My American team left me behind to take off for Europe today. They’re going to Ireland before I meet them in Bonn, Germany with Dr. Bauer next week. Of course, if you know me, I’m taking advantage of the quiet time. I’m eating all the ice cream in the fridge, and I’m definitely going through everyone’s stuff… Just kidding. I’m actually focusing more on the state of the markets, specifically closed-end funds. The Federal Reserve is making its decisions today. But I’m not that interested. I expect that the Fed will give this can another kick toward August. We’ll look for actual insight on the state of interest rates during its Jackson Hole meeting later this summer.
I’ve already shown you valuations that show that the market is stretched. We haven’t seen an S&P 500 Price-to-earnings ratio this high since the Dot-Com bubble. But we also know that the Fed is largely driving this round of speculation and not Wall Street’s IPO frenzy.
If you’re looking for another sign of an overstretched and defensive market, look no further than the closed-end fund space.
Closed-end funds are a lot like mutual funds. The primary differences are that there are a fixed number of shares for each fund that trade on exchanges. In addition, they do not trade according to the Net-Asset-Value of the fund. Instead, they trade based on the bullish and bearish sentiment of would-be investors. So, these funds can trade at a premium or a discount to their net asset value.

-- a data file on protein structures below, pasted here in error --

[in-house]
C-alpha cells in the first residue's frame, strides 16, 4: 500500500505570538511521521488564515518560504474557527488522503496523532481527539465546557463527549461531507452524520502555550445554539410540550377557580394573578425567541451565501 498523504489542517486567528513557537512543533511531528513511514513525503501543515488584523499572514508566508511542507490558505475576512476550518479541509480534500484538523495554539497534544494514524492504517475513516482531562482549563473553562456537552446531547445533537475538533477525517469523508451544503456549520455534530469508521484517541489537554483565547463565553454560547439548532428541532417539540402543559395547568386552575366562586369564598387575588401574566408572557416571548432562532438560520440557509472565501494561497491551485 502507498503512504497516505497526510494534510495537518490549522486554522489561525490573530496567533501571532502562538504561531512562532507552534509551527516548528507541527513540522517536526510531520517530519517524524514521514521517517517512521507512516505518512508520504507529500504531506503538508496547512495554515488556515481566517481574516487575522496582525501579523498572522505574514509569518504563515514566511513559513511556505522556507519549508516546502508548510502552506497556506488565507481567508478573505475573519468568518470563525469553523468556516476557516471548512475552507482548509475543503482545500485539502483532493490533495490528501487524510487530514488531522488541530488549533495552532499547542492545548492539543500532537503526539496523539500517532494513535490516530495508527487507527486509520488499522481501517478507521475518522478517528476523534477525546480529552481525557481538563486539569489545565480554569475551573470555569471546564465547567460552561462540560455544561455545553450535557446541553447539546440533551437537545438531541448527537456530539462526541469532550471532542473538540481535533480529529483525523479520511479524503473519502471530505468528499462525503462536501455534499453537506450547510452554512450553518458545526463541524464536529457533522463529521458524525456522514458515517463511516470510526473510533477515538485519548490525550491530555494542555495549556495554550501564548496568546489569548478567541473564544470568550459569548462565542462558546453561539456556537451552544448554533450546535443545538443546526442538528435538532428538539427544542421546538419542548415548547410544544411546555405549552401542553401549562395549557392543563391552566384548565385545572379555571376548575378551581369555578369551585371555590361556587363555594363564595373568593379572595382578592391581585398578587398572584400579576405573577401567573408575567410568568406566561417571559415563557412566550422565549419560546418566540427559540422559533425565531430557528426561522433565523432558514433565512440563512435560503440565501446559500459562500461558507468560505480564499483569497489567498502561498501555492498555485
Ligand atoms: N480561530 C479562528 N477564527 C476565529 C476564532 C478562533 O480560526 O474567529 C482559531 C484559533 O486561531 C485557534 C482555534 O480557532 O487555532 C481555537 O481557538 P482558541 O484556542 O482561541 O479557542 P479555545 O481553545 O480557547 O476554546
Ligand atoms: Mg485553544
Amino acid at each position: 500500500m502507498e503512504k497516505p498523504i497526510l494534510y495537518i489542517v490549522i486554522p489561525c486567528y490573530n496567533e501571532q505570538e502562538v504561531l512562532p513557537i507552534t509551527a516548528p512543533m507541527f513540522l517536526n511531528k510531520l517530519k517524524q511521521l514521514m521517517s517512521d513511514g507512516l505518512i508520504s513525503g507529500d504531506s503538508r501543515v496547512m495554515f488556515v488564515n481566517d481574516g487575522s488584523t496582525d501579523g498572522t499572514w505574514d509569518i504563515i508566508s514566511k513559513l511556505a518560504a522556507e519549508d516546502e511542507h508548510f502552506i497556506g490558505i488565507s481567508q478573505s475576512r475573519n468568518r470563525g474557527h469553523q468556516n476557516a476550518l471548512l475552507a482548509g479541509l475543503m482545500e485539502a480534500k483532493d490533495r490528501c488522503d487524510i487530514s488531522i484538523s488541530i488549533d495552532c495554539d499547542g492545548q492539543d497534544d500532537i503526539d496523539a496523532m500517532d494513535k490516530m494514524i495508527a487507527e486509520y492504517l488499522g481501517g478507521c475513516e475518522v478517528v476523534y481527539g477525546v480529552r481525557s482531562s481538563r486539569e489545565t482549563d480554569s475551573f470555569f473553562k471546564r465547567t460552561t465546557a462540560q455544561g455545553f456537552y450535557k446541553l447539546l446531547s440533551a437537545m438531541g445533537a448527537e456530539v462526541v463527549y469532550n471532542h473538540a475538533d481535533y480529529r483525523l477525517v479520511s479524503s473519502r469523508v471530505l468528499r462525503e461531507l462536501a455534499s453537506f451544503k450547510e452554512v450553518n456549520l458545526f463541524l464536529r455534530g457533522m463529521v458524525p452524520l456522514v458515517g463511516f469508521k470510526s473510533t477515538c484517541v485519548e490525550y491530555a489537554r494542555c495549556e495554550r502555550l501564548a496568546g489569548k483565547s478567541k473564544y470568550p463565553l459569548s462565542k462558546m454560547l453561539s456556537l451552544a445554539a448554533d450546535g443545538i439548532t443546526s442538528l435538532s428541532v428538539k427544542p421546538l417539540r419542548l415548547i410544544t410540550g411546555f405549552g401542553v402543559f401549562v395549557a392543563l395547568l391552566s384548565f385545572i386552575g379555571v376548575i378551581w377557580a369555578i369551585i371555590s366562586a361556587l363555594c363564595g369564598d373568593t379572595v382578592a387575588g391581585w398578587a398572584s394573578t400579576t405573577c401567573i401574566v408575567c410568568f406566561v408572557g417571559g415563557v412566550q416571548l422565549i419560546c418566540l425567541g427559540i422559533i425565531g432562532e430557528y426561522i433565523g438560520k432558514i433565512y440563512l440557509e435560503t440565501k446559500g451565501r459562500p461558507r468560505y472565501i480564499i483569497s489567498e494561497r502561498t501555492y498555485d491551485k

I’ve shown you a few closed-end funds that are interesting and trade at a discount. For example the Herzfeld Carribean Basin Fund (NASDAQ:CUBA) is a basket of stocks that would perform well if the U.S. improved relations with Cuba. It trades at a 11.9% discount to its NAV and offers a dividend of 10.2%.
Meanwhile, the Boulder Growth & Income Fund (NYSE:BIF) is basically a replication of Berkshire Hathaway’s portfolio. It trades at a discount of 15% to its NAV – and unlike Berkshire – it pays a dividend of 3%. But what about things trading at a premium? That’s where things get interesting.
When we start to think about playing defense in the markets, we tend to see investments pour into the utility sectors first. They operate in a space where people will need electricity, water, and more regardless of the economy’s health. These firms also tend to pay strong dividends.
So, when looking at closed-end funds with an emphasis on utility stocks, I see a curious phenomenon occurring. The DNP Select Income Fund (NYSE:DNP) owns a wealth of utility stocks like Dominion Energy, Public Service Enterprise Group, and Alliant Energy.
The fund is trading at a premium to its NAV of 8.7%. It also pays a distribution of 7.3%
Two other utility closed end funds – Cohen & Steers Infrastructure Fund (NYSE:UTF) and Reaves Utility Income (NYSE:UTG) – are also trading higher than their NAV. These are the best-in-class funds for their space.
This is telling me that people are willing to pay a premium for these assets because they believe that the underlying stocks are going to increase in price. They expect that the NAV will rise over time and meet the price they paid.
This is quite a signal. The next phase of this will likely turn to other funds that are trading at a discount that would do well in a weaker economic environment or in a state when interest rates might rise. I’m paying very close attention to municipal income funds right now.
If I find something that is interesting and worth your time, I’ll let you know.